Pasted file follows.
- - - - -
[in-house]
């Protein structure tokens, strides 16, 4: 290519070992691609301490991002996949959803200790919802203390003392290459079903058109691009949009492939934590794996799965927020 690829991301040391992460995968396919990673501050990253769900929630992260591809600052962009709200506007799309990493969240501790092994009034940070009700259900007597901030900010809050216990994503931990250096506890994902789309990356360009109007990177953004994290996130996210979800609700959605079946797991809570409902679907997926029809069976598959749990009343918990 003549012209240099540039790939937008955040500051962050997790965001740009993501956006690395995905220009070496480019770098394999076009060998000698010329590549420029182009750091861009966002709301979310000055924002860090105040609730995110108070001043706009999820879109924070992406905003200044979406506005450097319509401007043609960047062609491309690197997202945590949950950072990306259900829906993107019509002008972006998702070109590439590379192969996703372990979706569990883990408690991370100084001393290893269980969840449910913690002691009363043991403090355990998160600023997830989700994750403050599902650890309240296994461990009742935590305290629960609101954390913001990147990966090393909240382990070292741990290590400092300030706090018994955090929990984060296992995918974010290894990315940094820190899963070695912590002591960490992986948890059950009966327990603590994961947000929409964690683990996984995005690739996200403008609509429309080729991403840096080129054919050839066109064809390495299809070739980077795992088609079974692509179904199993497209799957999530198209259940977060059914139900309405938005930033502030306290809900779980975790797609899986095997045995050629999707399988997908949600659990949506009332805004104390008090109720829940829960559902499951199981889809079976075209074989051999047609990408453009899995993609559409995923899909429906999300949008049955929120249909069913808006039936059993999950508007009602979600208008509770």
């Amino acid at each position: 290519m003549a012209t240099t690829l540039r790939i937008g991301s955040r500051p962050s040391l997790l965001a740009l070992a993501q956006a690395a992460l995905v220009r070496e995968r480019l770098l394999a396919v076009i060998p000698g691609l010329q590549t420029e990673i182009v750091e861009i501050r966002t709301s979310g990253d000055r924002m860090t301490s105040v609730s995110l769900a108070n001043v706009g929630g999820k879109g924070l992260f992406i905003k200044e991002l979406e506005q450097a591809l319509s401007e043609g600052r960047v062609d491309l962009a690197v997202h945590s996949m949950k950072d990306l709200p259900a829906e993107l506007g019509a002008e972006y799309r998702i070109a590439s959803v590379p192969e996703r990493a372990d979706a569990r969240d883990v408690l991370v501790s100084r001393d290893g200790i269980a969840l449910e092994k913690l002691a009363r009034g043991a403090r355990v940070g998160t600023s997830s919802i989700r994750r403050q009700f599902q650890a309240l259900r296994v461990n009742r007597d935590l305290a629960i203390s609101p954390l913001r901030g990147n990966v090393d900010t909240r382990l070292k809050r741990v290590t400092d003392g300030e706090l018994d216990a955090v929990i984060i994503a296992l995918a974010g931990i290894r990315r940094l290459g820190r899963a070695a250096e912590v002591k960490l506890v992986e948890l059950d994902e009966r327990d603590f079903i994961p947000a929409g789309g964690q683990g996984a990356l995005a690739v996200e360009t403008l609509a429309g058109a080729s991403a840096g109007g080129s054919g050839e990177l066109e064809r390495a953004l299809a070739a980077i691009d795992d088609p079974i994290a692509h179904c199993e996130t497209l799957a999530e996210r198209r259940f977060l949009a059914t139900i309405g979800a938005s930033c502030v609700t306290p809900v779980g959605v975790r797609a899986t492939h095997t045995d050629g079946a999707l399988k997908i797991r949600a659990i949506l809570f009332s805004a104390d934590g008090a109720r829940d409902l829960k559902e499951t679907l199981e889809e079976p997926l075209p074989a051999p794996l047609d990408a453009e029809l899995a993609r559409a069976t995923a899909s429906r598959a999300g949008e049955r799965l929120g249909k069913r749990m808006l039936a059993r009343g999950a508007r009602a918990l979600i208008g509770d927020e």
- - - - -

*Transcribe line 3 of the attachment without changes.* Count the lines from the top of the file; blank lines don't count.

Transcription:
């Amino acid at each position: 290519m003549a012209t240099t690829l540039r790939i937008g991301s955040r500051p962050s040391l997790l965001a740009l070992a993501q956006a690395a992460l995905v220009r070496e995968r480019l770098l394999a396919v076009i060998p000698g691609l010329q590549t420029e990673i182009v750091e861009i501050r966002t709301s979310g990253d000055r924002m860090t301490s105040v609730s995110l769900a108070n001043v706009g929630g999820k879109g924070l992260f992406i905003k200044e991002l979406e506005q450097a591809l319509s401007e043609g600052r960047v062609d491309l962009a690197v997202h945590s996949m949950k950072d990306l709200p259900a829906e993107l506007g019509a002008e972006y799309r998702i070109a590439s959803v590379p192969e996703r990493a372990d979706a569990r969240d883990v408690l991370v501790s100084r001393d290893g200790i269980a969840l449910e092994k913690l002691a009363r009034g043991a403090r355990v940070g998160t600023s997830s919802i989700r994750r403050q009700f599902q650890a309240l259900r296994v461990n009742r007597d935590l305290a629960i203390s609101p954390l913001r901030g990147n990966v090393d900010t909240r382990l070292k809050r741990v290590t400092d003392g300030e706090l018994d216990a955090v929990i984060i994503a296992l995918a974010g931990i290894r990315r940094l290459g820190r899963a070695a250096e912590v002591k960490l506890v992986e948890l059950d994902e009966r327990d603590f079903i994961p947000a929409g789309g964690q683990g996984a990356l995005a690739v996200e360009t403008l609509a429309g058109a080729s991403a840096g109007g080129s054919g050839e990177l066109e064809r390495a953004l299809a070739a980077i691009d795992d088609p079974i994290a692509h179904c199993e996130t497209l799957a999530e996210r198209r259940f977060l949009a059914t139900i309405g979800a938005s930033c502030v609700t306290p809900v779980g959605v975790r797609a899986t492939h095997t045995d050629g079946a999707l399988k997908i797991r949600a659990i949506l809570f009332s805004a104390d934590g008090a109720r829940d409902l829960k559902e499951t679907l199981e889809e079976p997926l075209p074989a051999p794996l047609d990408a453009e029809l899995a993609r559409a069976t995923a899909s429906r598959a999300g949008e049955r799965l929120g249909k069913r749990m808006l039936a059993r009343g999950a508007r009602a918990l979600i208008g509770d927020e």